The statement said the preliminary cost estimate is "inclusive of aid received to date and anticipated from federal sources," including the Federal Emergency Management Agency and the Small Business Administration. Christie said it was a "conservative and responsible estimate" that could be revised higher, Christie said.
Last week, New York Governor Andrew Cuomo said he planned to ask the federal government for $30 billion in disaster aid for the state. Earlier this month, New York City Comptroller John Liu said the storm was costing New York City $200 million a day in lost economic activity, with that amount likely to top out at about $1 billion.
Women suffering liver disease 'because they try to drink like men' (23 November 2012)
The drinking culture particularly among young women needs to change in order to stop the "rising tide" of liver disease, England's Chief Medical officer has warned.
The country has seen deaths from liver disease increase by a fifth over the last decade in direct contrast to other European countries.
It is fuelled by obesity, alcohol abuse and preventable liver infections.
Prof Dame Sally Davies, chief medical officer for England, said one of the main problems was the drinking culture that needed to change.
"Our alcohol consumption is out of kilter with most of the civilised world," she told the Today Programme on BBC Radio 4.
"We really have young people that binge drink and drink too much and it is damaging their livers young.
Unsafe cosmetics face few limits (23 November 2012)
Hair stylist Natalija Josimov combed the straightening solution through her client's hair.
She snapped on the blow dryer, and the heated hair sent up a plume of white vapor that wrapped them in a toxic cloud. Next came the 450-degree flat iron, letting loose another sharp stink of embalming fluid that burned her eyes and made her nauseous.
Every day for months, Josimov performed three or four chemical straightening treatments at a New York salon until she fell so ill she couldn't even stay in the same room.
Josimov is accustomed to odors of peroxide, nail polish and permanent wave solution.
But this is different: It's Brazilian Blowout, and its secret ingredient is formaldehyde, a carcinogen linked to nose and throat cancers, leukemia, respiratory problems and other health effects.
Backyard chicken boom produces unwanted roosters
(23 November 2012)
But no one asked about Hanz, the orange and white rooster that was pecking at feed in an outdoor kennel in the back. He didn't even have a name card on his cage. And unlike the schnauzer inside, he had no sign that read, "Adopt me! I'm cute!"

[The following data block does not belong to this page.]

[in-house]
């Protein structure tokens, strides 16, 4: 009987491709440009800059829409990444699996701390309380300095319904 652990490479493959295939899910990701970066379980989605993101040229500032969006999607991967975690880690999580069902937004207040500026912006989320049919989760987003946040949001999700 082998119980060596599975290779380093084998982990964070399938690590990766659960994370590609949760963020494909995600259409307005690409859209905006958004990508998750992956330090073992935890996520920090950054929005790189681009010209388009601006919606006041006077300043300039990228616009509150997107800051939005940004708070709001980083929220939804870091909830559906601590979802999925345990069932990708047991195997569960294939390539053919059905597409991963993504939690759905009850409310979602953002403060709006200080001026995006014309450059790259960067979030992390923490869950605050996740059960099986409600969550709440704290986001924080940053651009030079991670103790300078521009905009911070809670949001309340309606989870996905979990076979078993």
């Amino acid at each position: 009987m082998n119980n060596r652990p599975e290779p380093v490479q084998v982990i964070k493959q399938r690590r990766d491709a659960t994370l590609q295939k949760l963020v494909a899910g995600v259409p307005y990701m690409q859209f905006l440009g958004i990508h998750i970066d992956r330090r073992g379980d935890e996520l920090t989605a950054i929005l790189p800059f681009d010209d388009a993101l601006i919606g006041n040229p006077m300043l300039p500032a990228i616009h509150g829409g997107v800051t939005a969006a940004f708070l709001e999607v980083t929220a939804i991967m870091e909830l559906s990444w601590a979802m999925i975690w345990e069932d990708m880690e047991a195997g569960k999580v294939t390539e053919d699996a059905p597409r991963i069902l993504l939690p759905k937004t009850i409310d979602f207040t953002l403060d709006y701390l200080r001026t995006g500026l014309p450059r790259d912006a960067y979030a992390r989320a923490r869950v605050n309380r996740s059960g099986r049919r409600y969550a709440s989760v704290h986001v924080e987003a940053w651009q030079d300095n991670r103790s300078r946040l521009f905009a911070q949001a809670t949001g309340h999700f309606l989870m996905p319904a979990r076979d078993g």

Animal Control picked Hanz up in mid-October on Wild Cherry Lane in Germantown after some homeowners found him in their yard, according to Paul Hibler, deputy director of the county police's Animal Services Division.
The question of what to do with Hanz -- and other roosters like him -- is an unforeseen byproduct of the growth of backyard chicken flocks, which proponents are touting as a more-nutritious and humane source of eggs. Recently, efforts to amend laws that prohibit chickens in densely populated areas have gained momentum. Montgomery and Fairfax counties allow residents to have chickens, with certain restrictions. And there are efforts to legalize them in Prince George's and Arlington counties, Alexandria and the District.
But that has meant a proliferation of unwanted roosters, many of which arrive unexpectedly from hatcheries along with the first chicks. They are difficult to keep in urban settings, they crow and many places that allow chickens ban roosters. To get rid of them, some owners turn to Craigslist, sanctuaries and animal shelters.
Soon-to-retire weather satellites played key role in predicting Sandy's path (22 November 2012)
Last month, shortly before Sandy ripped apart the shorelines of New Jersey and Long Island, we noted the possibly imminent budget-related retirement of government satellites that help forecasters refine weather data. As the article we cited then asked:
"All this week, forecasters have been relying on ... satellite observations for almost all of the data needed to narrow down what were at first widely divergent computer models of what Hurricane Sandy would do next: explode against the coast, or veer away into the open ocean?"
Now we know just how much reliance forecasters placed on satellites. Without them, predictions that Sandy would veer sharply to the west -- the path that brought it to New York -- would not have been made as early as they were.
Jesse Jackson Jr. quits, ending a once promising political career (22 November 2012)
Rep. Jesse Jackson Jr. resigned from the House on Wednesday, acknowledging that he is under federal investigation of public corruption and ending what once was one of the most promising and vibrant political careers in Washington.
The Illinois Democrat, the son of legendary civil rights leader Jesse Jackson Sr., had been a star among a generation of black politicians, including President Obama, whose political success would ratify the gains of the civil rights movement.
Jackson's resignation followed a sometimes bizarre unraveling of his congressional tenure, which included a six-month absence from office and multiple stints at the Mayo Clinic in Minnesota as he battled depression and bipolar disorder.
His last recorded vote was on June 8, and he was not seen in public after that. Weeks went by without any acknowledgment from his congressional staff about his absence, and press releases rolled out as if everything was fine.
Endangered wolf deaths bring end to coyote hunts in North Carolina (22 November 2012)